New assessment will ‘get kids to think’

Jasmine Santos, Editor-in-Chief & News Editor

A new assessment method attempts to put America on par with other countries in terms of education. The California Standardized Test is being replaced, effective in the school year 2013-2014, by the new Common Core Standards Test.

The new assessment requires students to complete the exam electronically with all questions in short answer form.  Math questions must be solved and then explained in words.  The same applies for science, social science and reading questions.

No longer will bubbling and scantrons be used in the evaluation of American education.

At Bear Creek, department heads have been preparing for the transition by attending workshops and meetings to learn more about the new Common Core standard.  However, some are apprehensive about what the next few years will bring.

“I think that this test is phenomenal because it’s going to make the kids think,” social sciences department head Kathy Scott said, “but it’s going to be terrible for the first five or six years until the kids get used to the format.”

Though there are yet to be Common Core standards created for Social Sciences, Scott anticipates drastic changes in the curriculum.

“Right now we memorize,” Scott said. “All of the answers are regurgitated over and over again in class so that the kids remember them and spit them out during CSTs. But with this new test, we have to get the kids to think, which is a good thing.”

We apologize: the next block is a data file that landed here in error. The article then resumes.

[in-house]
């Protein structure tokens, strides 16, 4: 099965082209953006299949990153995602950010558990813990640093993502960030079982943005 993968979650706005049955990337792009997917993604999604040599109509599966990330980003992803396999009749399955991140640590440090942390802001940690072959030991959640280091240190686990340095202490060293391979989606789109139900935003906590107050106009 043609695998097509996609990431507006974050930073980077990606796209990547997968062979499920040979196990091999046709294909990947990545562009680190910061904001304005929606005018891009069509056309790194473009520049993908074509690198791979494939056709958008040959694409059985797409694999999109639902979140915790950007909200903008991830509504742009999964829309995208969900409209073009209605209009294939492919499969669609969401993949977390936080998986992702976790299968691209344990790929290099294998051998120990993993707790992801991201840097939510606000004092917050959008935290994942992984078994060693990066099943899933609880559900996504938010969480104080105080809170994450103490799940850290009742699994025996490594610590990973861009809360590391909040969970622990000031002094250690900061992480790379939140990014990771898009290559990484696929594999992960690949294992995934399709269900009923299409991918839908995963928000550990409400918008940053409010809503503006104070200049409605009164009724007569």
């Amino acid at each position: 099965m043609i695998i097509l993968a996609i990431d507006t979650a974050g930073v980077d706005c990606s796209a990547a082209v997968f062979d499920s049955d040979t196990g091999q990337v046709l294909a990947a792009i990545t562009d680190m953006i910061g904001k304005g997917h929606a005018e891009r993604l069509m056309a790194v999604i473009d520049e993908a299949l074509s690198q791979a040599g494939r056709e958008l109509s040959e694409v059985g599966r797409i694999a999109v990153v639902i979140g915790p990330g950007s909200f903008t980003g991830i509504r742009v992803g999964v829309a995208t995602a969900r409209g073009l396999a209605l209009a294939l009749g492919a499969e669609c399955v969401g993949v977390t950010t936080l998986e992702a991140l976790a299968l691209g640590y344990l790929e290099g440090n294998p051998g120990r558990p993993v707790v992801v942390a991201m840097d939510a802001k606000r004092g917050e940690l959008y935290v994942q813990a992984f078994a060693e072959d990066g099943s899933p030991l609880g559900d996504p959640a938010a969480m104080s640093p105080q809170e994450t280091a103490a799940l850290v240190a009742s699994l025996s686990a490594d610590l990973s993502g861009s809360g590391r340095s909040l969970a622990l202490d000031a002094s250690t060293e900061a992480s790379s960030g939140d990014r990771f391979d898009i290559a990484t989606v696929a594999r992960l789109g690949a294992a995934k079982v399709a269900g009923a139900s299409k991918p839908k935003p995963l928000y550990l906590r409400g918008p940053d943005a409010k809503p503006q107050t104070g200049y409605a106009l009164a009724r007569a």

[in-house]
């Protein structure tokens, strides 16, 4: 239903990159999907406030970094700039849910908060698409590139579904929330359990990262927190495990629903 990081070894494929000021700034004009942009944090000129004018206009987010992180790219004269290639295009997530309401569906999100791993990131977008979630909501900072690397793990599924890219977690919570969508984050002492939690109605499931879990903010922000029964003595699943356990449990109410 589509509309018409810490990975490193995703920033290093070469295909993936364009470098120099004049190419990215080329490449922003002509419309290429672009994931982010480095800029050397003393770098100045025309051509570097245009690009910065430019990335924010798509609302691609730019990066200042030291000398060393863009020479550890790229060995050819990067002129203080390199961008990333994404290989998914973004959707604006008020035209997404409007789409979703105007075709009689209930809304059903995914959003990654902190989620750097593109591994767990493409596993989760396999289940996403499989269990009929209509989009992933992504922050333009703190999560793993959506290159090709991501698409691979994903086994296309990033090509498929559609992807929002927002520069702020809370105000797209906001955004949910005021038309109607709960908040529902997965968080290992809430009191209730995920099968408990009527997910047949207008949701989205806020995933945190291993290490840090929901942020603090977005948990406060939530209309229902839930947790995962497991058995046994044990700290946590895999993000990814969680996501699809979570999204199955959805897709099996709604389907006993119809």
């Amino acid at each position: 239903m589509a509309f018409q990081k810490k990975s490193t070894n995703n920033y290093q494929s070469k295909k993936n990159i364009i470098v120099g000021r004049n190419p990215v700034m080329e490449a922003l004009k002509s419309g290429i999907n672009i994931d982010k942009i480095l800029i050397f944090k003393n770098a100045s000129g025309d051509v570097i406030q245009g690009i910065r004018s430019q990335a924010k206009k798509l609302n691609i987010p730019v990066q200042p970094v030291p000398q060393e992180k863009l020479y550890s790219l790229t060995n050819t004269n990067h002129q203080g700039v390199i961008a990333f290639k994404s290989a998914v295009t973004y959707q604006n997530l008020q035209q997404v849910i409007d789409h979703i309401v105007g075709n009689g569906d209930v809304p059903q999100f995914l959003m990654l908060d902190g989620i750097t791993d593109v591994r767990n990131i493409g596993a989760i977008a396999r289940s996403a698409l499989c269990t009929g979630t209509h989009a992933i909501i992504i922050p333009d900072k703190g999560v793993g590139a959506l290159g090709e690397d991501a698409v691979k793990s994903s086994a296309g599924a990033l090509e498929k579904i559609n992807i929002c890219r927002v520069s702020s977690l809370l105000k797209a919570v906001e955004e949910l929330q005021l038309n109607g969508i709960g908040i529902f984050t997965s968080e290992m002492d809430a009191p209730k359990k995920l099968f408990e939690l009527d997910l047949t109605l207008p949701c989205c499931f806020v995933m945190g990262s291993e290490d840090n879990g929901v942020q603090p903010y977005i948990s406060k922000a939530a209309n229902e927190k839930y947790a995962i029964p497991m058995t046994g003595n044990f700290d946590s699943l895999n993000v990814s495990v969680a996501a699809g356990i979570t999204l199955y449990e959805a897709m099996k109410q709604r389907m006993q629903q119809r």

The purpose of having one standard for all states is to be able to efficiently compare the academic abilities of students all over the nation.  However, Bear Creek math department head Tammy Naylor, like Scott, argues that the first few years with the new test will be a rough ride.

“I don’t think a sudden transition was the best way to do it,” Naylor said, “But historically, in education, that’s how things work. Because the new test will not be asking questions that require recall but rather questions that require analysis and prediction, California scores for the first few years will be shockingly poor.”

What is unique about the Common Core is that it will be implemented nationally in an attempt for uniformity.  Although no state is forced to make the changes immediately, and not all states have agreed to changing to the Common Core, California Gov. Jerry Brown recently signed AB484 which eliminates the CST and replaces it with the new test.

Controversy looms over the newly signed bill because it is a direct violation of the No Child Left Behind law created by former Pres. George Bush. The law states that all students are required to take reading and mathematics assessment tests at the end of the school year. The new bill does not require students to take both of the new Common Core Tests for reading and mathematics for at least this school year because it only allocates funds for one or the other.

Gov. Brown explained that his goal is to have a transition year in which the students will not receive the results of their tests, nor will teachers be evaluated by the students’ scores. Schools will be able to choose if their students will take the reading or the math section of the test.

However, Education Secretary Arne Duncan was reluctant to agree to the bill because of the controversy.  Duncan even threatened to withhold education funds from California before the bill was signed, but his warning was ignored and Gov. Brown signed the bill in early October.

As of now, there has been no real move to withhold federal funds from California.